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Photo: AZPM

Tucson struggles to balance its budget after the defeat of Prop 400.

Tucson voters recently rejected a half-cent sales tax increase, voting down proposition 400 by a three to two margin. The proposition was offered by city leaders as a way to protect "core" services like police and fire departments.

Sean McClusky led the campaign to defeat the half-cent tax, which would have provided the city about $40 million. The revenue would have significantly narrowed the gap of what now is projected as a looming 51-million-dollar deficit. McClusky says the city is caught in a “rut,” and he wants leaders to develop a long-term plan that will protect public safety.

McClusky’s success in the battle against Prop 400 is the flip side of a punishing defeat for the city’s efforts to dig itself out of a deep financial hole. In a press conference following the election, City Manager Mike Letcher said that “the message sent by voters is clear, and people are looking for smaller government.” He pointed out that the core tax committee mapped out a plan that consists of staff reductions: 150 for police, 100 for fire departments, 161 for parks and recreation, and about 70 for non-core positions.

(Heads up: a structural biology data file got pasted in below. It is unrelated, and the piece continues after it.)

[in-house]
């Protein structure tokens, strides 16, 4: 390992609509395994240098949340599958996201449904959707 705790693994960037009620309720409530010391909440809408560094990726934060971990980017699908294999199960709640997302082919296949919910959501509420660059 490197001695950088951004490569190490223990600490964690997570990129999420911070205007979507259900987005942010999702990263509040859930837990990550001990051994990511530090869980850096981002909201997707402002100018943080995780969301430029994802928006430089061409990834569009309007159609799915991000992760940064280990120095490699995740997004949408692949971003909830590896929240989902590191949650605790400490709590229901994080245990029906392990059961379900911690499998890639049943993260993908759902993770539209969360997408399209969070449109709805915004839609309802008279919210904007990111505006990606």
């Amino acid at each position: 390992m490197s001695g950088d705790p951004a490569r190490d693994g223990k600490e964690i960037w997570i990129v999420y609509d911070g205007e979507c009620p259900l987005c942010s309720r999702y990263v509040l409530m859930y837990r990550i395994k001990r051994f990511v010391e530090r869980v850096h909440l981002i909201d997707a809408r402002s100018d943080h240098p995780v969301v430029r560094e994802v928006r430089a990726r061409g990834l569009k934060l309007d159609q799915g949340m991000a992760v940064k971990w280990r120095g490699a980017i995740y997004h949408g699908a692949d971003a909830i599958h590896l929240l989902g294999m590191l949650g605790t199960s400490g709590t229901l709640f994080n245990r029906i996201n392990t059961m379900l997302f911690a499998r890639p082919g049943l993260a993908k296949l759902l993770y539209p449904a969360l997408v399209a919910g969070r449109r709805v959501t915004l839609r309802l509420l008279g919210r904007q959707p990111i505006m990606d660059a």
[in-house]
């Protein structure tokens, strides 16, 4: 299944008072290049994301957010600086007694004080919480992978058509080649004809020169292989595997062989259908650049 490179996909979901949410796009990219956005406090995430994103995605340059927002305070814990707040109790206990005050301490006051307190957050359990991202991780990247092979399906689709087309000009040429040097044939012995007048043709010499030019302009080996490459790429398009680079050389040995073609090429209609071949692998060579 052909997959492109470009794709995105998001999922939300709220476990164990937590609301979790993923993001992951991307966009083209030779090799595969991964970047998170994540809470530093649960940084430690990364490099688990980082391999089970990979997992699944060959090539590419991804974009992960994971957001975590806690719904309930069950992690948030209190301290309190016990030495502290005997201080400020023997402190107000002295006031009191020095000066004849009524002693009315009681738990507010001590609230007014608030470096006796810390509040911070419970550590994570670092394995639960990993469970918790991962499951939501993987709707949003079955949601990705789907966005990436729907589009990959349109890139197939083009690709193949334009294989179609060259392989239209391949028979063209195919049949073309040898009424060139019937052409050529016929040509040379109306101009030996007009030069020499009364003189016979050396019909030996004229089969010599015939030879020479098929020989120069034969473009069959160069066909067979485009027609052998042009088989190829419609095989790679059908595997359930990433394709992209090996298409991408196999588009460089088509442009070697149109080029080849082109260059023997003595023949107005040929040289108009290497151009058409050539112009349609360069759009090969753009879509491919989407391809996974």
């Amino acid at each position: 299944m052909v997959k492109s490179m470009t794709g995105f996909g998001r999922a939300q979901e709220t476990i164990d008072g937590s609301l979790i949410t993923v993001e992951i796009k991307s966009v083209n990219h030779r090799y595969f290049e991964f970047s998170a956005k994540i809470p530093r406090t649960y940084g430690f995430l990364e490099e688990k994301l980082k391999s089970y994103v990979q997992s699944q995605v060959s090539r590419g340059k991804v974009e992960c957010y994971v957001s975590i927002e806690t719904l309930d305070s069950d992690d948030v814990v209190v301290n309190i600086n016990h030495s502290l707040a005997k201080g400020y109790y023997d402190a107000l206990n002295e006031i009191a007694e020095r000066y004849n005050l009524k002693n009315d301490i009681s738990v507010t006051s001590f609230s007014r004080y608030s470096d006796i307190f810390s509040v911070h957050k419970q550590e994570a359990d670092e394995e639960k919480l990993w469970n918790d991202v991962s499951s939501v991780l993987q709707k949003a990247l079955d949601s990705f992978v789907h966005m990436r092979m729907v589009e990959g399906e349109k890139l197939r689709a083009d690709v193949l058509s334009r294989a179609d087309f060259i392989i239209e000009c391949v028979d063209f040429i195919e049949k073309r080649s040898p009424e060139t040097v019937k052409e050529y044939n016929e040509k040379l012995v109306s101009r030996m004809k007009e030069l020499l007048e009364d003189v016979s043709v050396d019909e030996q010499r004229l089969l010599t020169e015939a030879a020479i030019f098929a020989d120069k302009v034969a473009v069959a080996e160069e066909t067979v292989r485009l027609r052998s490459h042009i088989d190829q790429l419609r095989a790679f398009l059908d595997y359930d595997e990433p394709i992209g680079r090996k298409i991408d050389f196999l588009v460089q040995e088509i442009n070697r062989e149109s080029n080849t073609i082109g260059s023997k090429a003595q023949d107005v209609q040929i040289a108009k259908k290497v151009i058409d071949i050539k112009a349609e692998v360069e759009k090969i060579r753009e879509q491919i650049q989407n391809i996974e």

Council members have now approved a budget calendar, and layoff plans for as many as 400 city employees will be made public in January. However, the city's budget for the next fiscal year won't be presented to the council until May.

Ward 6 council member Steve Kosachik says it’s a difficult situation to face as a governing body, but it's clear that "every department is going to take a hit." He points out that three fourths of the city’s budget is devoted to public safety, so there is little chance of bridging the gap without considering cuts to police and fire. “They know there will be reductions in forces,” he says. “My perspective is that they should be informed sooner rather than later, so they can make career-related decisions now.”

McClusky, who previously made a bid for a city council seat and lost, says he understands the dilemma faced by the city, but the loss of any police and fire positions is unacceptable. McClusky says he and others associated with the "No on Prop 400" campaign will launch a recall election for the council members who vote to eliminate any police and fire positions.

In this next story we take a look at what the recent defeat of Prop 400 means for the city\\u0027s ability to balance the budget.\\u000D\\u000A